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Publication numberUS2700983 A
Publication typeGrant
Publication dateFeb 1, 1955
Filing dateMar 4, 1952
Priority dateMar 4, 1952
Publication numberUS 2700983 A, US 2700983A, US-A-2700983, US2700983 A, US2700983A
InventorsAustin U Bryant
Original AssigneeGrove Valve & Regulator Co
Export CitationBiBTeX, EndNote, RefMan
External Links: USPTO, USPTO Assignment, Espacenet
Fluid pressure regulator
US 2700983 A
Abstract  available in
Previous page
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Claims  available in
Description  (OCR text may contain errors)

Feb. 1, 1955 A. u. BRYANT 2,700,983

FLUID MEJEURE REGULATOR Filed March 4, 1952 2 Sheets-Sheet l 58 F l E E INVENTOR.

56 Ausf/n 1/. firyan/ 6/ 7 BY Feb. 1, 1955 A. u. BRYANT 2,700,933

FLUID PRESSURE REGULATOR Filed March 4, 1952 2 Sheets-Sheet I2 FIE E INVENTOR. A0519)? U firyan/ L L MQQAQV United States PatentO FLUID PRESSURE REGULATOR Austin U. Bryant, Berkeley, Calif, assignpr t G rrove Valve and Regulator Company, Emeryvllle, Cal1f., a corporation of California Application March 4, 1952, Serial No. 274,750

Claims. (Cl. 137-50511) This invention relates generally to devices for automatically regulating flow of fluid, and particularly to devices capable of functioning both as a pressure reducing regulator and as a pressure relief valve.

For certain highly specialized services it is desirable to provide a device capable of operating on relatively high fluid pressure differentials, and which wlll functlon to maintain a desired low pressure while at the same time protecting the low pressure side from excessive pressures. As disclosed in copending application Serial No. 586,136, filed April 2, 1945, now Patent No. 2,627,870 granted February 10, 1953, it is possible to provide a device of this character which is capable of operating over a relatively wide pressure range, by utihzlng automatic pressure reducing and relief devlces of the gas loaded type. The construction disclosed in said copending application occupies considerable space such that it is not suitable for services where space and weight requirements are critical. When it is attempted to make the parts relatively small and of light weight, special factors are involved which greatly complicate the problem of obtaining satisfactory regulation.

In general it is an object of the present invent on to provide an automatic device capable of functioning both as pressure reducing and a back pressure rellef means and which can be made relatively small and light in weight for a given pressure and fluid flow capacity.

Another object of the invention is to provide a dev ce of the above character in which the pressure reducing and relief valves are compactly incorporated in a single housing.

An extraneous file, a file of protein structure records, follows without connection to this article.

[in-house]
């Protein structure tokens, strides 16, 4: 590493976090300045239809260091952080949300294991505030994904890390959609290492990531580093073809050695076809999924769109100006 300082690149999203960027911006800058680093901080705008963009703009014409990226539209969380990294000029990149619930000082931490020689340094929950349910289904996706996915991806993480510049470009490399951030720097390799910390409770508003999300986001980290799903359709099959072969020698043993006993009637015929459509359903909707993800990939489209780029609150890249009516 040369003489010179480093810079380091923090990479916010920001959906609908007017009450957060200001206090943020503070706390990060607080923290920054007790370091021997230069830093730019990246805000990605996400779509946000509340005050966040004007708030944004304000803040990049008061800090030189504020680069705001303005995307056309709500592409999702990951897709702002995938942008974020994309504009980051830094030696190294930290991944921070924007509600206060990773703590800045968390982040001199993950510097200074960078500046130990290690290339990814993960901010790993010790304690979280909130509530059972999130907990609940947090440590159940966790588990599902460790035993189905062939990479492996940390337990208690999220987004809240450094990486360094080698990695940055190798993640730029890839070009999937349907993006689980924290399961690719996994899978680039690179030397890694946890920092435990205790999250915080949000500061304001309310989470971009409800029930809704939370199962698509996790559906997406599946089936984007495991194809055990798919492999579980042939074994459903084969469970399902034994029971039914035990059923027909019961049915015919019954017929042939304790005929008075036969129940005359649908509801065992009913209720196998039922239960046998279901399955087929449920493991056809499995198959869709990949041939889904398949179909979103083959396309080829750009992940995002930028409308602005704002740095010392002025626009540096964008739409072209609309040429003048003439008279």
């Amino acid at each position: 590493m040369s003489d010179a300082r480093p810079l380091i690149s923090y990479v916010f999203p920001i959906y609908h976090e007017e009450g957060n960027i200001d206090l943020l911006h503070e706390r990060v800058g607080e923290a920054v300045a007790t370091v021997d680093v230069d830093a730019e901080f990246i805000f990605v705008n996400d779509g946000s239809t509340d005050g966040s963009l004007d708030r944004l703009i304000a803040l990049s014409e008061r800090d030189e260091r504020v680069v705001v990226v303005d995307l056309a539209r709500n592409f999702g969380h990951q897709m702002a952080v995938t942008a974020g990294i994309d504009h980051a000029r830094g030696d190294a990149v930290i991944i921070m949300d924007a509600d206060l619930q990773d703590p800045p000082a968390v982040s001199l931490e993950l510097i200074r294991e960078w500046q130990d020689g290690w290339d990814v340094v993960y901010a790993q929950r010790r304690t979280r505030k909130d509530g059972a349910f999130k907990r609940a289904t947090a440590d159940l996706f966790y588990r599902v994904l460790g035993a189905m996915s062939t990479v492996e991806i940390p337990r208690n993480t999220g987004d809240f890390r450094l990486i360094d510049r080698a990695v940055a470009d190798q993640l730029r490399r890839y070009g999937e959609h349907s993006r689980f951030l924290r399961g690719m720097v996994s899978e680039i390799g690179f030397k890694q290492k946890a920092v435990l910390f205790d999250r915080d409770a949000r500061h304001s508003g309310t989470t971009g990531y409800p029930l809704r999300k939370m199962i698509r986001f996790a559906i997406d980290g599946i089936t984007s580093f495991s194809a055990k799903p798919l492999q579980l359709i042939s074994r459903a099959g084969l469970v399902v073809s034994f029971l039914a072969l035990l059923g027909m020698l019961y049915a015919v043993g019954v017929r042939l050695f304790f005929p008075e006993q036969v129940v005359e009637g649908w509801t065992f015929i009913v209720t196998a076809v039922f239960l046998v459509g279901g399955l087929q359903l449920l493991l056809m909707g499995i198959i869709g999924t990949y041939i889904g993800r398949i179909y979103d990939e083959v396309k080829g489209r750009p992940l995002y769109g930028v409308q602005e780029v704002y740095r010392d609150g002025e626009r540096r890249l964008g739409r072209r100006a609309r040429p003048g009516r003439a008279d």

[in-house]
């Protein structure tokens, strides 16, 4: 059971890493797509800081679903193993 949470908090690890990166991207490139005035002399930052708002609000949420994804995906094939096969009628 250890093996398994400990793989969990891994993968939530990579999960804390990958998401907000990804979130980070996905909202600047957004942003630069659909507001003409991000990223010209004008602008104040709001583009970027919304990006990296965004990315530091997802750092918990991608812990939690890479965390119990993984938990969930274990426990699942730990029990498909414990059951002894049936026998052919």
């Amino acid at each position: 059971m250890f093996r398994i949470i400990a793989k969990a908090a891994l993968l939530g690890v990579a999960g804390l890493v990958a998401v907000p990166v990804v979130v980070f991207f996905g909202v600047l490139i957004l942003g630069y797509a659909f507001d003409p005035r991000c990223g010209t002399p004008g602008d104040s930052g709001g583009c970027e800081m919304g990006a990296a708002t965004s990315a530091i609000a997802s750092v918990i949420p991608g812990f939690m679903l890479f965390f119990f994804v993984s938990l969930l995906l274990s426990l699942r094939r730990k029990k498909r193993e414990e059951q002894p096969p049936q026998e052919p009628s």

Another object of the invention is to provide a device of the above character in which the primary parts of the pressure reducing means are incorporated as an assembly unit which under certain conditions moves with respect to a stationary seat, to relieve excessive pressure upon the outflow side.

Additional objects of the invention will appear from the following description in which the preferred embodiment has been set forth in detail in conjunction with the accompanying drawing.

Referring to the drawing:

Figure 1 is a side elevational view in section illustrating a device incorporating the present invention.

Figure 2 is an enlarged cross-sectional detail showing the sealing means for pressure relief.

Figure 3 is a cross-sectional view taken along the line 3-3 of Figure 1.

Figure 4 is a bottom plan view of the device shown in Figure 1.

The device illustrated in the drawing consists of a body which serves to house the working parts. The passages 11 and 12 are adapted for connection with as sociated piping, and form infiow and outflow connecting means.

Passage 13 forms a vent for the discharge of fluid to the atmosphere under conditions of excessive fluid pressure. Within the body there is an assembly unit 14 which forms a gas pressure loaded pressure reducing regulator. Under conditions of excessive outflow pressure, the entire unit 14 moves to open position with respect to the stationary seat 16, thus permitting outflow pressure from the regulator to escape to the vent 13.

The pressure reducing regulator unit consists of a piston 17, which is slidably fitted within the dome-like cylinder 18. Suitable fluid sealing means is provided be tween these parts, such as the resilient O ring 19. The

piston is attached to one end of a stud 21, which extends through certain parts to be presently described, and is provided with a central passage 22 that communicates with the space 23 above the piston 17. The piston and stem are sealed with respect to each other by suitable means such as the resilient O ring 25. The free end of the stud 21 is provided with the flange or rim 24, which serves to encompass and retain the seat insert 26. This insert can be made of suitable material such as Teflon, synthetic rubber, or the like. An extension tube 27 is shown attached to stud 21, and extends through the seat insert 26. Tube 27 projects to a point where it communicates with the outflow passage 12.

A sleeve 23 is provided with ports 29 to establish recommunication between the space 30 surrounding the seat insert 26, and the inflow passage 11. A stationary metal seat ring 31 is carried by sleeve: 28, and is sealed with respect to the same by suitable means such as the resilient 0 ring 32. The raised annular seating surface 33 formed on the ring 31 is adapted to engage the insert 26 and seal with respect to the same for closed position of the valve. It may be noted at this point that Figure 1 shows the parts of the valve in full closed position.

The seat ring 31 has the usual throat orifice 34 which communicates with the outflow passage 12, whereby for positions of the insert 26 other than full closed position, flow may occur from the inflow passage 11, through the throat orifice 34, to the outflow passage. The seat ring can be releasably held in operating position by suitable means such as the snap-in ring 36.